Take second right hand turn when leaving St Davids on the north part of the A487. When the small lane bends to the right there is a quick parking opportunity on the bend. There may be more conscientious parking by the farm. Fortunately my conscience is on my side so we squeezed in on the bend and leaped over the fence.
The stone is just 30 yards from the car.
What a great stone.
It is tall, wide, slim, and pointy, lichen on the top.
Don't like farmers fields.
The stone has two sides, both have recess like grooves on them that look artificial but probably aren't. Looking down from above the stone is wedge shaped, the thin end of the wedge is sharp enough to slice through paper, the wide end is curved rather than flat.
I didn't stay long, a price to pay for sneaking about maybe, but ive got bigger fish to fry, a fish called dolmen.
Easy to find this one. As you drive north up the lane with the farm on your right, you come to two metal field gates opposite each other (couple of hundred yards past the farm). Look over the left hand gate and over to the field on your left - this large standing stone is easily seen. I couldn't see any obvious access to the stone and the field was full of cows so I settled for a view from the gate.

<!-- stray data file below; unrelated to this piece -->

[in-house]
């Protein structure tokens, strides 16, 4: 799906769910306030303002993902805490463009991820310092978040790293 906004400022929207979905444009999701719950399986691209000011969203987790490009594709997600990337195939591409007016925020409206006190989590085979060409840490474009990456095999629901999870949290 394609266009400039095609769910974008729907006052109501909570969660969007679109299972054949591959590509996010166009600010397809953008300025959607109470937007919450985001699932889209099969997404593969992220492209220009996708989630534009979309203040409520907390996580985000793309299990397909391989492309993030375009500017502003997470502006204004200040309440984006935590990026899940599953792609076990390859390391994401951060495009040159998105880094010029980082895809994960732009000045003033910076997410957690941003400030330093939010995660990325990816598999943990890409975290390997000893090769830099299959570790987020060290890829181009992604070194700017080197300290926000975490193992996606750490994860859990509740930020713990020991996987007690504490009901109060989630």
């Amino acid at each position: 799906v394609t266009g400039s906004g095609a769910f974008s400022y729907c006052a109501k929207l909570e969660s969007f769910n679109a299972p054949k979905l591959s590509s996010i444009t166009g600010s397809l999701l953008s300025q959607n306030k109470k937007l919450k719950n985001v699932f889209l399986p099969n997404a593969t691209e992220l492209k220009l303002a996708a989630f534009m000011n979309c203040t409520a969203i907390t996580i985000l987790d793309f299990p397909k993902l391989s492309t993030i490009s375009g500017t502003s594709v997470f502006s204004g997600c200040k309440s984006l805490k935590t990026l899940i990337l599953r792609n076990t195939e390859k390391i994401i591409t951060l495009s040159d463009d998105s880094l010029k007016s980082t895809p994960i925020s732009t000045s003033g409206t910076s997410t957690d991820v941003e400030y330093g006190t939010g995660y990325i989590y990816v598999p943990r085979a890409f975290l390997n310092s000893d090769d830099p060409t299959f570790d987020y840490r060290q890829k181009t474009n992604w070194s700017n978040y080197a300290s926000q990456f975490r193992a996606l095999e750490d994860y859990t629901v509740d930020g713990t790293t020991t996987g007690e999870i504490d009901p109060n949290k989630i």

Just outside St David’s, this stone, roughly seven feet tall, stands happily in a well used field. There is no path, and no sign post, but if you find yourself in the farm of Trecenny you have gone too far. Back track one hundred yards north, until you come to a field gate on your right. Look over the hedge on your left and you will see the stone. The farmer was ploughing and gestured to me in a friendly manner, inviting me in, but I could see he was busy, and his tractor took him close to the stone. I had no wish to disturb his chores and contented myself with photographing from the hedge. One thing that is apparent is how brown the stone appears. Maybe it was the surrounding earth, but this feels to be a ‘farmer’s stone’, and one happily existing in its natural landscape. It appears shaped towards the top and on one side, but otherwise a friendly, cheerful stone, lord of all it surveys.
Access is along a winding road, but full mobility would be required to see the stone over the hedge.
Visited 20th April 2003: On our way to St David's to get milk, first thing in the morning, William and I detoured to visit this stone. There's no public right of way through the field it stands in, but it can easily be seen from the road. I'd have liked to get closer, but the field is sewn with crops, and I didn't have time to seek out the farmer (even though the farmhouse is very close to the stone).